Claude glasses went out of fashion around the middle of the nineteenth century probably due to the hostility of John Ruskin who criticised them in "The Elements of Drawing" because they falsified tones; he wanted artists to work directly from nature. Around that time, photography was replacing some functions of drawing by hand and Ruskin also warned about the dangers to artists of photography: the shadows in a photo were too dark by a factor of four in his calculation. His ideas were taken up by the French Impressionists who referred to him with admiration. I had always thought that the artists who used a “Claude” were professional painters or engravers but some writers insist that they were used by amateurs only. I don't know whether Claudes have been found in the inventories of professional artists (including engravers) of the 17th, 18th and early 19th centuries.


NAMES I refer to the instrument in various ways both to match different Internet searches and from uncertainty as to how it should be referred to.


INTERPRETATIONS Today, there is a school of thought which is interpreting the "Claude" in new ways, e.g. as an 18th century kind of Instagram: "the English were once forward-looking, inventive and curious as a nation, and so they came up with their own way to grungify the views they saw on vacation, and (probably) their breakfasts" (from the Web). Instagram is a feature of modern leisure but such interpretations miss the point of what the original users were about. The modern pastime of "filtering" digital images to make them look like products of various obsolete imaging technologies was not what eighteenth-century users of these black mirrors had in mind; there was no pre-existing database of billions of images awaiting "filtering" by Photoshop; making an image was the problem and that could only be done by eye and hand and several visual aids.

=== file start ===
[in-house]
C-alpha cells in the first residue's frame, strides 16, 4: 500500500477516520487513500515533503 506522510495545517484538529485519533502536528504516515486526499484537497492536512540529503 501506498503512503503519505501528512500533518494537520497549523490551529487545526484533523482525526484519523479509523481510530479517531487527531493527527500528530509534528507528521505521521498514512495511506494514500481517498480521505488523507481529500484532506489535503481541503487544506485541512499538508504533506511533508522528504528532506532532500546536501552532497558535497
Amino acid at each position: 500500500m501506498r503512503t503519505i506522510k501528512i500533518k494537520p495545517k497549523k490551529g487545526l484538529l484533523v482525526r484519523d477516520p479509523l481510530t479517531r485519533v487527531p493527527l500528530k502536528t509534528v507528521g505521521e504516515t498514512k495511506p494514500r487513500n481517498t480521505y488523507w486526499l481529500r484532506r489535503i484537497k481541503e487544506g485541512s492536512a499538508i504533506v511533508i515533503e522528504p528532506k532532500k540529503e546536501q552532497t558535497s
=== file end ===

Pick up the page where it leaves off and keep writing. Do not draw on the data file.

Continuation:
OBSCURITY After the "Claude" fell out of use, people who came across them possibly thought they were spoiled, blackened mirrors or photographs on glass and threw them away. These were my first thoughts when I saw one at an uncatalogued auction preview before I realised what it was. 


PROVENANCE OF MY INSTRUMENT I was able to buy mine cheaply at the weekly "Wednesday Hall" sale devoted to dispersing household goods at the old Lyon & Turnbull auction salerooms between Thistle Street and Thistle Street Lane parallel to George Street in Central Edinburgh. No one else there seemed to know what it was and I jumped with surprise when it was "knocked down" to me at a very low price. Claudes were never common; in their heyday, they were required only by wealthy connoisseurs of landscape (who were often amateur artists) and, perhaps, by professional painters and engravers. An additional reason they might have helped professionals is that a mirror image would be reversed a second time when a print was "pulled" from a copper plate made from a drawing. That's a passing thought.


SHAPE AND SIZE I speculate that professional topographical artists might have needed the larger, almost cumbersome, rectilinear examples whereas a Lady might only have carried a pretty, little, oval one. My Claude glass has a format that puts me in mind of engravings of towns.